Myth vs. FAQ's
FAQs, Tips, Information & the Truth About Easy Fuel Savings
1. Fresh Air: What a Drag?
Q: Is it better to turn off A/C and open the windows while driving at higher speeds?
A: No, because with the windows down greatly increases aerodynamic drag.
From money.cnn.com: There's no question air-conditioning makes extra work for the engine, increasing fuel use. But car air conditioners are much more efficient today than they used to be. When driving around town, using the A/C will drop fuel economy by about a mile a gallon.
Meanwhile, driving at higher speeds with the windows down greatly increases aerodynamic drag. As speed increases, drag becomes more of an issue, making A/C use the more efficient choice at high speeds.*The best choice - if temperature and humidity allow - is to keep the windows rolled up and to turn the A/C compressor off. You can keep the fans running to blow in air from the outside, but your car will be as aerodynamic as possible while still letting you breathe. You will save gas, but the fuel economy improvement will be slight.
2. AC vs. MPG!
From Gabe Shenhar, senior auto test engineer at Consumer Report's auto-test department: "...to achieve maximum fuel efficiency, motorists should avoid using the air conditioner at speeds below 40 mph and travel with their windows down…"
Adds Jason Toews, co-founder of GasBuddy.com: "…as your speed increases to 45 mph, or highway speeds, wind drag becomes an issue. Driving with the windows down increases the drag on your vehicle, resulting in decreased fuel economy by up to 10 percent. Drive at speeds over 55 mph with windows down and you'll decrease fuel economy by up to 20 percent or greater."
Want to know more? Go to: bankrate.com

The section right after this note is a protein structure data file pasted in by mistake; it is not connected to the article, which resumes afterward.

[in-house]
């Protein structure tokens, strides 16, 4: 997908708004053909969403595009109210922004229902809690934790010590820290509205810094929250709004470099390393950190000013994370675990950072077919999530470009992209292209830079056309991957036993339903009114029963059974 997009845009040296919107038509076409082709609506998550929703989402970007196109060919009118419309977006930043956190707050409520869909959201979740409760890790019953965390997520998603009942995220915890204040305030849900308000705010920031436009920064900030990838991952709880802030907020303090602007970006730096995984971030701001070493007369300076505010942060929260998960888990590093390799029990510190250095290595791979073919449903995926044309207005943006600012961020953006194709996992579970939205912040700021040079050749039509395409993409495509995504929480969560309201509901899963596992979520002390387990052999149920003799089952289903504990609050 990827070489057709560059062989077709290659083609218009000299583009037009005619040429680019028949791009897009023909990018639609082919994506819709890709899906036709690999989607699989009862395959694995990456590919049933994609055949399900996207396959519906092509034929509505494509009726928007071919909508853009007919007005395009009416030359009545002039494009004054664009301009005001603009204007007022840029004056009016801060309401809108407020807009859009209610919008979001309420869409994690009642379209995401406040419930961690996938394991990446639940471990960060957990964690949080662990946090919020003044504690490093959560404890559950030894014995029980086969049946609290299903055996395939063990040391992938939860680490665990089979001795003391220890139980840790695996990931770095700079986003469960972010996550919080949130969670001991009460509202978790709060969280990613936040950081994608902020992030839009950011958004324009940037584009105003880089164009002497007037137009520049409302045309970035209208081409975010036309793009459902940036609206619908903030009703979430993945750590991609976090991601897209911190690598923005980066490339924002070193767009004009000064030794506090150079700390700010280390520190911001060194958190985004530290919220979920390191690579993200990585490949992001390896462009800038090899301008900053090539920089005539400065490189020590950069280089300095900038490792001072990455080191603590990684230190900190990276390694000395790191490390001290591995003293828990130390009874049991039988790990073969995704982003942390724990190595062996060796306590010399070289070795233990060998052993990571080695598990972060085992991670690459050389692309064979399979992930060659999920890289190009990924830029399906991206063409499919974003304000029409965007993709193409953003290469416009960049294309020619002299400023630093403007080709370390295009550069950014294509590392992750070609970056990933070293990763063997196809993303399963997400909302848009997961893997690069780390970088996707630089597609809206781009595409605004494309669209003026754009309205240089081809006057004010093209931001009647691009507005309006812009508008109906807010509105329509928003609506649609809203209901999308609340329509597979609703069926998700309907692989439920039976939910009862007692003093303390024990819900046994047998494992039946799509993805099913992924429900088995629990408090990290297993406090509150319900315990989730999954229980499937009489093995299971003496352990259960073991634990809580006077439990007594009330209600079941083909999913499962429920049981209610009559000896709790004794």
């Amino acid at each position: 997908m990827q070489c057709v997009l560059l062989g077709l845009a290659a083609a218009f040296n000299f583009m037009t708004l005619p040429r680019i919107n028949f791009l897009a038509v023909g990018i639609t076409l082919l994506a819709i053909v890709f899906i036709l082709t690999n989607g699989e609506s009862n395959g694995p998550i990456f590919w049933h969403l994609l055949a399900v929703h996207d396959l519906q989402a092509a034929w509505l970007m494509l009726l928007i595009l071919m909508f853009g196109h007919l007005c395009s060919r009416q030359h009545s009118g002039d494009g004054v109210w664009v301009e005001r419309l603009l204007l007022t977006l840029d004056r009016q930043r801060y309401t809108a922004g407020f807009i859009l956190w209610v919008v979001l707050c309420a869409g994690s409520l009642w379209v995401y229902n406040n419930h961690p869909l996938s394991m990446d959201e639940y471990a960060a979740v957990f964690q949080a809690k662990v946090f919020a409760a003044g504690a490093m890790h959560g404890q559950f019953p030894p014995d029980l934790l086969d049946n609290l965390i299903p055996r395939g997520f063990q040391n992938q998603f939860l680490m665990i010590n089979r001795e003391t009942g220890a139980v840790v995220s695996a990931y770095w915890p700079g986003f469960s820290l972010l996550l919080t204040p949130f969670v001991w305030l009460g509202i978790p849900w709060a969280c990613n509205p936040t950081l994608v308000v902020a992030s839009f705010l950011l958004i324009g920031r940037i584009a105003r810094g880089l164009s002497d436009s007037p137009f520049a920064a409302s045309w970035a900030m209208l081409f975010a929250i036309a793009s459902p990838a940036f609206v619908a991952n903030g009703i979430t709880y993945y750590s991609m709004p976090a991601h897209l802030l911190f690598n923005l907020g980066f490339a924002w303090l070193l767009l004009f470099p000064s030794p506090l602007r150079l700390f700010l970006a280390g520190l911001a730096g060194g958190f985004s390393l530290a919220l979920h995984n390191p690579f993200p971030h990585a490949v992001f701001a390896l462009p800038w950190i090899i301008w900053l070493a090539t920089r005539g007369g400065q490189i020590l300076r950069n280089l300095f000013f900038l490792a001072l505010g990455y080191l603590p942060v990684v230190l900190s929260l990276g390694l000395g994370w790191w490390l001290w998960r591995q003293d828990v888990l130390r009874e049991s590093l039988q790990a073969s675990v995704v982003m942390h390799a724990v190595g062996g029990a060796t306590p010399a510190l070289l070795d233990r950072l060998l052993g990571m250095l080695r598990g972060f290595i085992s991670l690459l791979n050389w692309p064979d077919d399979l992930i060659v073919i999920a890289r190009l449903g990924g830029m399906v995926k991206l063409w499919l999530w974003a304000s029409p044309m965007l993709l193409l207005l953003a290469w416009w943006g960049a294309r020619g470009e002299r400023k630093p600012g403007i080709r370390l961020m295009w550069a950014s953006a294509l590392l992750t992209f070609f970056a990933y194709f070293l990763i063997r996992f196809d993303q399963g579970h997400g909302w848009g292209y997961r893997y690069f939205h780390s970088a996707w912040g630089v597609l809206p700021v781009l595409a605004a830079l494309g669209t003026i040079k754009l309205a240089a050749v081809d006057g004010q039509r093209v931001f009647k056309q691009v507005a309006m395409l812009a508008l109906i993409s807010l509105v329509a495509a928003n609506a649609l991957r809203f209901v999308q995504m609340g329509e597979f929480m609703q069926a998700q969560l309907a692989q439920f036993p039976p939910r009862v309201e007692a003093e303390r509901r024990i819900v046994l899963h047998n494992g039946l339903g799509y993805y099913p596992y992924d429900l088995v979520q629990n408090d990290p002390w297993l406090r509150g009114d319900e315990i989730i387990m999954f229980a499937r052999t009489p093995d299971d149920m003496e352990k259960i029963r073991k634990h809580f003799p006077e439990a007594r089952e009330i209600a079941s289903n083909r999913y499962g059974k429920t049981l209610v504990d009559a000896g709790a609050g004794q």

3. New Air Filters Sucking the Pocketbook Dry?
Myth: Replacing the air filter at every oil change improves engine performance and fuel savings. Fact: Installing a cone air filter (After market system that costs $40 to $100) improves fuel mileage as its greater surface area allows more air into the intake system.
4. Clean Air Filter: a Dirty Little Secret?
Q: Is a clean air filter going to save you any gas?
A: No, maintaining your car is important, but a clean air filter isn't going to save you any gas. Modern engines have computer sensors that automatically adjust the fuel-air mixture as an increasingly clogged air filter chokes off the engine's air supply. According to Consumer Reports, while engine power will decrease slightly as the air filter becomes clogged, a lack of performance or an increase in fuel consumption will be negligible.
Gasping for more tidbits? Go to: money.cnn.com
5. Premium Fuel: Full Performance, or Full of Beans?
Q: Does using premium fuel at the gas station get more miles per gallon?
A:No, cars manufactured after the 1990s have an automatic sensor for the octane level of gasoline the engine is using. So unless premium gasoline is required by your car, it really won’t make much of a difference.
6. Easy Tips for a Healthier Car and Driver?
* Just as good air is beneficial for people, good air (i.e., properly inflated tires) is also a beneficial for your car. Under-inflated tires increase drag which in turn cuts into fuel efficiency.
* Losing weight has any number of benefits for people, but did you know it's good for your car too? Removing excess weight from the cabin and/or trunk of your vehicle reduces the workload on your engine, helping maintain healthy (proper) mileage.
7. Car Having Behavioral Issues? The Truth behind "Good" and "Bad" Mileage:
*Good mileage is anything beyond the manufactures rate. You can also use the government suggested MPG ratings that set standards for the new cars.
*Bad mileage is whenever your car is running under its manufacturer's stated MPG rate. This could be for several reasons: perhaps you’re in need of a tune-up, or maybe your car is caring an unnecessary load (time to clean out that trunk). Another way to assess your mileage rate is to compare other cars in the same class.
Want to see how your ride should behave? Go to: fueleconomy.gov
8. Do you Actually Save Gas by Driving Slower?
*Yes: Research has shown that your car has to work harder the faster it goes. According to research by fueleconomy.gov and CNNMoney.com this is true. Traveling faster makes the job much harder because more air builds up in front of the vehicle, thus increasing drag.
*Every 5 mph you drive over 60 mph could cost you an additional 24 cents per gallon!